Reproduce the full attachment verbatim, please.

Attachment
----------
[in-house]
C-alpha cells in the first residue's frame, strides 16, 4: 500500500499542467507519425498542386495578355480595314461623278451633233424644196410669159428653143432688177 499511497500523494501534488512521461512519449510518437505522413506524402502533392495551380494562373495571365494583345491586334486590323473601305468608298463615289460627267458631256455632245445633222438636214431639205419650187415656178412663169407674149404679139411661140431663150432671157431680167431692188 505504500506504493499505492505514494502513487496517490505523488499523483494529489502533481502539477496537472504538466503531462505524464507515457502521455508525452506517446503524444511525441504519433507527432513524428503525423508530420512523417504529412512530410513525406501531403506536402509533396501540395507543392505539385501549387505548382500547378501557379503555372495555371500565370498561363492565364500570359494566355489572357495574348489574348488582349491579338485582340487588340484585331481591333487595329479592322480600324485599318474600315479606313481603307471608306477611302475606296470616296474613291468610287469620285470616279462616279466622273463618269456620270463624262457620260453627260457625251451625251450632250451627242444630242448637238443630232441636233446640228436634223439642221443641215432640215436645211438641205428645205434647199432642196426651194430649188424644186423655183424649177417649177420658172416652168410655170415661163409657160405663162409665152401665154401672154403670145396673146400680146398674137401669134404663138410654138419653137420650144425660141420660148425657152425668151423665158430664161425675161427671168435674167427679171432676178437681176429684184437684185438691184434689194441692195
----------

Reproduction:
[in-house]
C-alpha cells in the first residue's frame, strides 16, 4: 500500500499542467507519425498542386495578355480595314461623278451633233424644196410669159428653143432688177 499511497500523494501534488512521461512519449510518437505522413506524402502533392495551380494562373495571365494583345491586334486590323473601305468608298463615289460627267458631256455632245445633222438636214431639205419650187415656178412663169407674149404679139411661140431663150432671157431680167431692188 505504500506504493499505492505514494502513487496517490505523488499523483494529489502533481502539477496537472504538466503531462505524464507515457502521455508525452506517446503524444511525441504519433507527432513524428503525423508530420512523417504529412512530410513525406501531403506536402509533396501540395507543392505539385501549387505548382500547378501557379503555372495555371500565370498561363492565364500570359494566355489572357495574348489574348488582349491579338485582340487588340484585331481591333487595329479592322480600324485599318474600315479606313481603307471608306477611302475606296470616296474613291468610287469620285470616279462616279466622273463618269456620270463624262457620260453627260457625251451625251450632250451627242444630242448637238443630232441636233446640228436634223439642221443641215432640215436645211438641205428645205434647199432642196426651194430649188424644186423655183424649177417649177420658172416652168410655170415661163409657160405663162409665152401665154401672154403670145396673146400680146398674137401669134404663138410654138419653137420650144425660141420660148425657152425668151423665158430664161425675161427671168435674167427679171432676178437681176429684184437684185438691184434689194441692195